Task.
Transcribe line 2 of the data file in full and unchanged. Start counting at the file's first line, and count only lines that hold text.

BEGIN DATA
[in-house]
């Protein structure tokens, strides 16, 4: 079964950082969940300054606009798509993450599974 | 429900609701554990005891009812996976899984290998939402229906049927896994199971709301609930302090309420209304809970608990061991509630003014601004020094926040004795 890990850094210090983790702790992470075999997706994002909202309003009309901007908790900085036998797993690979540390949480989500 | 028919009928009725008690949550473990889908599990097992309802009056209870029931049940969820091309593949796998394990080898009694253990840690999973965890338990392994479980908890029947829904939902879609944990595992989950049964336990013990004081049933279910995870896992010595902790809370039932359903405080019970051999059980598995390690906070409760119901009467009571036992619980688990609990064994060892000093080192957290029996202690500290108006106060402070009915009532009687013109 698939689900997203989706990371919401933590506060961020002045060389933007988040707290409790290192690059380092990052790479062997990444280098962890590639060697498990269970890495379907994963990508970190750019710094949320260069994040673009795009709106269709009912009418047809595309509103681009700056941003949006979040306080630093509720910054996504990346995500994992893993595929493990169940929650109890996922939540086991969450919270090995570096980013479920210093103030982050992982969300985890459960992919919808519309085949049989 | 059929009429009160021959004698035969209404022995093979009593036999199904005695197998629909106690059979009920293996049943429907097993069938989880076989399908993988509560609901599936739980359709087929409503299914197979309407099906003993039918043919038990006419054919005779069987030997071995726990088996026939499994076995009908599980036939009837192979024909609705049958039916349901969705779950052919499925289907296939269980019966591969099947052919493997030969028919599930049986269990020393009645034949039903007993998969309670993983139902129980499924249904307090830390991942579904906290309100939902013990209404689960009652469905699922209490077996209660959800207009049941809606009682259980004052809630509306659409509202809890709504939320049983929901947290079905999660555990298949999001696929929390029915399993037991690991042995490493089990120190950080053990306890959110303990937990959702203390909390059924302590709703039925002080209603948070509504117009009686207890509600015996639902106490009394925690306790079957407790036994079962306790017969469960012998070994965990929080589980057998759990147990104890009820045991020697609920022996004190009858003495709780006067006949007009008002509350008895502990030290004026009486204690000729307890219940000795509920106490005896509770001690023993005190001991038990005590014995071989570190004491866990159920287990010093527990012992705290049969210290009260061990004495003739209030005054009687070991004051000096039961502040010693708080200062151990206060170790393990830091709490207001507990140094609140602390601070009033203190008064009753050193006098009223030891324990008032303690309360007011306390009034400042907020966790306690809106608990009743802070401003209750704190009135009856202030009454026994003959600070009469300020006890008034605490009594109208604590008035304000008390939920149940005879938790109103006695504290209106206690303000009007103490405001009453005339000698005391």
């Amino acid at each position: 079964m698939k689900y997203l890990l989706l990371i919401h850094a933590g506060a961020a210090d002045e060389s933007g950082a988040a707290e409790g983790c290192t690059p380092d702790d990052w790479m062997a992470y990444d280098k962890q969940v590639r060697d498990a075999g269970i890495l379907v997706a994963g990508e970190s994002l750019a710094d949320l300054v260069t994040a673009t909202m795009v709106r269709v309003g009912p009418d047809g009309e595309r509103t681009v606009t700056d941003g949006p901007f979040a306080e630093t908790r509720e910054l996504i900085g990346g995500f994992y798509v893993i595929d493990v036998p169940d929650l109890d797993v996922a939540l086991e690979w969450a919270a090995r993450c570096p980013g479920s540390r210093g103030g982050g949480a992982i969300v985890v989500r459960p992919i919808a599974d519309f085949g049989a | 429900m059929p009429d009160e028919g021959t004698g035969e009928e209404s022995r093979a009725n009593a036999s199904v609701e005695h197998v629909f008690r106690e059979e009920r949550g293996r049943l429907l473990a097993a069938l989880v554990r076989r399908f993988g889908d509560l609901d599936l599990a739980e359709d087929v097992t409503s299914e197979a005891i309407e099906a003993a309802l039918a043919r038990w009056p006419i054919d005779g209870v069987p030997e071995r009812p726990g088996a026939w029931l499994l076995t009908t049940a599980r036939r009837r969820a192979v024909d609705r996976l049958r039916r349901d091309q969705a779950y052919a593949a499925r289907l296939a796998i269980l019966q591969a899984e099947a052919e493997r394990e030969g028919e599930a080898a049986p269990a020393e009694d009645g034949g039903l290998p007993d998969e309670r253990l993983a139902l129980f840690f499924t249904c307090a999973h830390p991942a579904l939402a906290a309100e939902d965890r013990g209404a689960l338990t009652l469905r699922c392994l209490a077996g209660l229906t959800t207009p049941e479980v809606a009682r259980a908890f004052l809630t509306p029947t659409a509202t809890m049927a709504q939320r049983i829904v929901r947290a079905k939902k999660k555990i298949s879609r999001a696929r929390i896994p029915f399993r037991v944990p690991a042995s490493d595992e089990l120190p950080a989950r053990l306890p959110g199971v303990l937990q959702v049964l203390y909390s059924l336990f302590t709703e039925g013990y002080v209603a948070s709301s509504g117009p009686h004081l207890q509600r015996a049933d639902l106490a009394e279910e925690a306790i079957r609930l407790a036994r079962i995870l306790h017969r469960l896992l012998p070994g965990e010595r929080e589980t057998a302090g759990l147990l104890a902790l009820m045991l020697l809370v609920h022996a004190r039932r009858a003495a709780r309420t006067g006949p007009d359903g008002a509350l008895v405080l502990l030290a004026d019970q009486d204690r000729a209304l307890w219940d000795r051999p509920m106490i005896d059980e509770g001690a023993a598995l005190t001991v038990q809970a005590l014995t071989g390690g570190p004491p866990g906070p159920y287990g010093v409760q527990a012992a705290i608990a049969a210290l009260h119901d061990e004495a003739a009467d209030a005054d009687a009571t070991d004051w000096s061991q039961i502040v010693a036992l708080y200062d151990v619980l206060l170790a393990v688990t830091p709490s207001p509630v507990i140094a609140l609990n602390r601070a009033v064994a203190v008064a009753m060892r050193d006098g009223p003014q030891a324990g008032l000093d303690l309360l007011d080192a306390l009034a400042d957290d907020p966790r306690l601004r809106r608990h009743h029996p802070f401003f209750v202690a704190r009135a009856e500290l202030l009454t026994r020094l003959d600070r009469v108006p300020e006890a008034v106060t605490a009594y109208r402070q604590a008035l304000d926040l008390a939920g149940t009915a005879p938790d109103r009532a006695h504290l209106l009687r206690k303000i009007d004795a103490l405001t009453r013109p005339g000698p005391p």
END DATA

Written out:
């Protein structure tokens, strides 16, 4: 079964950082969940300054606009798509993450599974 | 429900609701554990005891009812996976899984290998939402229906049927896994199971709301609930302090309420209304809970608990061991509630003014601004020094926040004795 890990850094210090983790702790992470075999997706994002909202309003009309901007908790900085036998797993690979540390949480989500 | 028919009928009725008690949550473990889908599990097992309802009056209870029931049940969820091309593949796998394990080898009694253990840690999973965890338990392994479980908890029947829904939902879609944990595992989950049964336990013990004081049933279910995870896992010595902790809370039932359903405080019970051999059980598995390690906070409760119901009467009571036992619980688990609990064994060892000093080192957290029996202690500290108006106060402070009915009532009687013109 698939689900997203989706990371919401933590506060961020002045060389933007988040707290409790290192690059380092990052790479062997990444280098962890590639060697498990269970890495379907994963990508970190750019710094949320260069994040673009795009709106269709009912009418047809595309509103681009700056941003949006979040306080630093509720910054996504990346995500994992893993595929493990169940929650109890996922939540086991969450919270090995570096980013479920210093103030982050992982969300985890459960992919919808519309085949049989 | 059929009429009160021959004698035969209404022995093979009593036999199904005695197998629909106690059979009920293996049943429907097993069938989880076989399908993988509560609901599936739980359709087929409503299914197979309407099906003993039918043919038990006419054919005779069987030997071995726990088996026939499994076995009908599980036939009837192979024909609705049958039916349901969705779950052919499925289907296939269980019966591969099947052919493997030969028919599930049986269990020393009645034949039903007993998969309670993983139902129980499924249904307090830390991942579904906290309100939902013990209404689960009652469905699922209490077996209660959800207009049941809606009682259980004052809630509306659409509202809890709504939320049983929901947290079905999660555990298949999001696929929390029915399993037991690991042995490493089990120190950080053990306890959110303990937990959702203390909390059924302590709703039925002080209603948070509504117009009686207890509600015996639902106490009394925690306790079957407790036994079962306790017969469960012998070994965990929080589980057998759990147990104890009820045991020697609920022996004190009858003495709780006067006949007009008002509350008895502990030290004026009486204690000729307890219940000795509920106490005896509770001690023993005190001991038990005590014995071989570190004491866990159920287990010093527990012992705290049969210290009260061990004495003739209030005054009687070991004051000096039961502040010693708080200062151990206060170790393990830091709490207001507990140094609140602390601070009033203190008064009753050193006098009223030891324990008032303690309360007011306390009034400042907020966790306690809106608990009743802070401003209750704190009135009856202030009454026994003959600070009469300020006890008034605490009594109208604590008035304000008390939920149940005879938790109103006695504290209106206690303000009007103490405001009453005339000698005391």